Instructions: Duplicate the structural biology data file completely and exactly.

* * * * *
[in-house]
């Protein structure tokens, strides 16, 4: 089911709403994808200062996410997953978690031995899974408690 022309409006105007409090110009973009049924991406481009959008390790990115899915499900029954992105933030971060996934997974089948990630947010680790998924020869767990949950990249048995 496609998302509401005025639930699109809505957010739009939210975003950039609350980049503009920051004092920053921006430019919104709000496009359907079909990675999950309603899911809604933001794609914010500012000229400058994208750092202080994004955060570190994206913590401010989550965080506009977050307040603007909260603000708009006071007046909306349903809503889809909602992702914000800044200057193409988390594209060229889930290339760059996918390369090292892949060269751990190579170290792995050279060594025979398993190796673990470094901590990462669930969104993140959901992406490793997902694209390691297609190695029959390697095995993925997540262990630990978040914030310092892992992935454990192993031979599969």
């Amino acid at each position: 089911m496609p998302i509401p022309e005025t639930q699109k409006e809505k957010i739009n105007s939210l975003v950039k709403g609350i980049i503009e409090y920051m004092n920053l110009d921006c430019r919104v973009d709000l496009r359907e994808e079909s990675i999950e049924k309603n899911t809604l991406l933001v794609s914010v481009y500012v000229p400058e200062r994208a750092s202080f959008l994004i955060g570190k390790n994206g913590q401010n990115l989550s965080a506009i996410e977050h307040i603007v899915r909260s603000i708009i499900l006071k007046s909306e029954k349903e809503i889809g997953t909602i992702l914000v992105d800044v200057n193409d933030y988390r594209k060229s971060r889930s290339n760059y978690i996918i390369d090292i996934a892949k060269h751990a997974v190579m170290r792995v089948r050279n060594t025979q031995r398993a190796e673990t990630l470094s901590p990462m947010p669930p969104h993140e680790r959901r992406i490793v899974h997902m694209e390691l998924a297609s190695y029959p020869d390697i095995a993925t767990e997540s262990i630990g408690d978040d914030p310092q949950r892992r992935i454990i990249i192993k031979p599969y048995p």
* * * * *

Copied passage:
[in-house]
């Protein structure tokens, strides 16, 4: 089911709403994808200062996410997953978690031995899974408690 022309409006105007409090110009973009049924991406481009959008390790990115899915499900029954992105933030971060996934997974089948990630947010680790998924020869767990949950990249048995 496609998302509401005025639930699109809505957010739009939210975003950039609350980049503009920051004092920053921006430019919104709000496009359907079909990675999950309603899911809604933001794609914010500012000229400058994208750092202080994004955060570190994206913590401010989550965080506009977050307040603007909260603000708009006071007046909306349903809503889809909602992702914000800044200057193409988390594209060229889930290339760059996918390369090292892949060269751990190579170290792995050279060594025979398993190796673990470094901590990462669930969104993140959901992406490793997902694209390691297609190695029959390697095995993925997540262990630990978040914030310092892992992935454990192993031979599969």
């Amino acid at each position: 089911m496609p998302i509401p022309e005025t639930q699109k409006e809505k957010i739009n105007s939210l975003v950039k709403g609350i980049i503009e409090y920051m004092n920053l110009d921006c430019r919104v973009d709000l496009r359907e994808e079909s990675i999950e049924k309603n899911t809604l991406l933001v794609s914010v481009y500012v000229p400058e200062r994208a750092s202080f959008l994004i955060g570190k390790n994206g913590q401010n990115l989550s965080a506009i996410e977050h307040i603007v899915r909260s603000i708009i499900l006071k007046s909306e029954k349903e809503i889809g997953t909602i992702l914000v992105d800044v200057n193409d933030y988390r594209k060229s971060r889930s290339n760059y978690i996918i390369d090292i996934a892949k060269h751990a997974v190579m170290r792995v089948r050279n060594t025979q031995r398993a190796e673990t990630l470094s901590p990462m947010p669930p969104h993140e680790r959901r992406i490793v899974h997902m694209e390691l998924a297609s190695y029959p020869d390697i095995a993925t767990e997540s262990i630990g408690d978040d914030p310092q949950r892992r992935i454990i990249i192993k031979p599969y048995p």